Song Yu

Rhapsody on the Wind



King Xiang of Chu was amusing himself at the palace of Magnolia Terrace, with Song Yu and Jin Cuo attending him. A breeze suddenly blew in upon them, and the king opened his collar and faced the wind, saying “How pleasant this wind! Do We not share it with the common people?”

Song Yu replied, “This is a wind for Your Majesty alone. How could the common people share it?” The king said, “The wind, being the breath of Heaven and earth, blows vast and wide, and does not choose between noble or mean, high or low. But now you claim that this is Our wind alone. Can there be an explanation for this?

Song Yu replied: “I have heard from my teacher that a gnarled and contorted tree attracts nesting birds, and that holes and crevices attract the wind. But the breath of the wind differs depending upon the nature of the places where things lodge.”

The king said, “Where is the wind first born?”



The wind is born from the earth,

Rises from the tips of green duckweed,

Gradually advances into glen and vale,

Rages at the mouths of earthen sacks,

Follows the bends of great mountains,

Dances beneath pine and cypress.

Swiftly soaring, blasting and blustering,

Fiercely it flies, swift and angry,

Rumbling and roaring with the sound of thunder.

Tortuously twisting, in chaotic confusion,

It overturns rocks, fells trees,

Strikes down forests and thickets.



“Then, when its power is abating,

It scatters and spreads, spreads and scatters,

Charging into crevices, shaking door bolts.

All that it brushes is bright and shiny, dazzling fresh

As it disperses and turns away.



“Thus, this cool and refreshing male wind

Blows and swells upward and downward,

Scales and crosses high walls,

Enters the innermost palace.

Buffeting flowers and leaves, it scatters their fragrance.

Lingering amongst cinnamon and pepper trees,

Soaring above coursing waters,

It strikes the great blooms of the lotus.

It plunders basil herbs,

Disperses wild ginger,

Levels peonies,

Splits budding willows.

It whirls into caves, assails hills,

Desolating the many fragrances.

Then, it rambles in the inner courtyard,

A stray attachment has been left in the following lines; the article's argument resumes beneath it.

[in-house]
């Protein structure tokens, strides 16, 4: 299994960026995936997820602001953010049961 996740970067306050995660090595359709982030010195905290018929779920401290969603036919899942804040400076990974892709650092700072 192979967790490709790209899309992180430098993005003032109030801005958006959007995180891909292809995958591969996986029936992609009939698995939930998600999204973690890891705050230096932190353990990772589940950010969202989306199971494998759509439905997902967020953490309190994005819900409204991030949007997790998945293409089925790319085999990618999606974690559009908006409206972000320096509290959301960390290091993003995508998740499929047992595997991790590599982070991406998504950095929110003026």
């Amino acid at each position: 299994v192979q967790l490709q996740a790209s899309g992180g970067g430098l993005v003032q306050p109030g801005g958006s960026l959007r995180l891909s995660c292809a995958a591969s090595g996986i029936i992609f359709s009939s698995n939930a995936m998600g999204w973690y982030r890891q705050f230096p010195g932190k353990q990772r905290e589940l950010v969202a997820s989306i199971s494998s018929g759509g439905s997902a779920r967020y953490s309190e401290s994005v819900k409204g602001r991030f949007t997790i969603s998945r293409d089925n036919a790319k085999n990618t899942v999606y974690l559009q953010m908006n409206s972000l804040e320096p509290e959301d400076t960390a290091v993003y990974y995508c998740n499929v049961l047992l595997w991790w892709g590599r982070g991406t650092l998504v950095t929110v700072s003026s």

Northward ascends the jade hall,

Climbs gauzy curtains,

Passes into the inner chamber,

And at that time it becomes Your Majesty’s wind.



“Thus, when this wind strikes a man:

Its manner is simply so biting cold he shivers and shakes,

Yet it is so refreshingly cool he heaves a sigh of relief.

It is so clean and pure, fresh and cool,

It cures illness, dispels hangovers,

Soothes the body, comforts men.

This is what is called Your Majesty’s male wind.”



The kings said, “Excellent indeed your exposition of the matter! Now may I hear about the wind of the common people?”

Song Yu replied:

“The wind of the common people

Gustily rises from a remote lane

Scooping out grime, raising dust.

Sullen and sad, fretting and fuming,

It dashes through holes, invades doors,

Stirring up sand piles,

Blowing dead embers,

Throwing up filth and muck,

Blowing rotten residue.

In oblique attack, it enters jar-windows,

Reaching into cottage rooms.



“Thus, when this wind strikes a man

Its manner makes him feel dizzy and dazed, downcast and dejected.

It drives heat upon him, inflicts him with dampness,

So that he becomes sad and sorrowful in his heart,

And he takes ill and develops fever.

Where it strikes his lips, sores break out,

Where it touches his eyes, they become red and swollen.

He gnashes his teeth, gasping and groaning,

Half-dead, half-alive.

This is what is called the female wind of the common people.”



Xiao Tong. Wen Xuan or Selection of Refined Literature. Volume 3. Trans. with annotations David R. Knechtges. Princeton NJ: Princeton UP, 1996. 7-13. Print.


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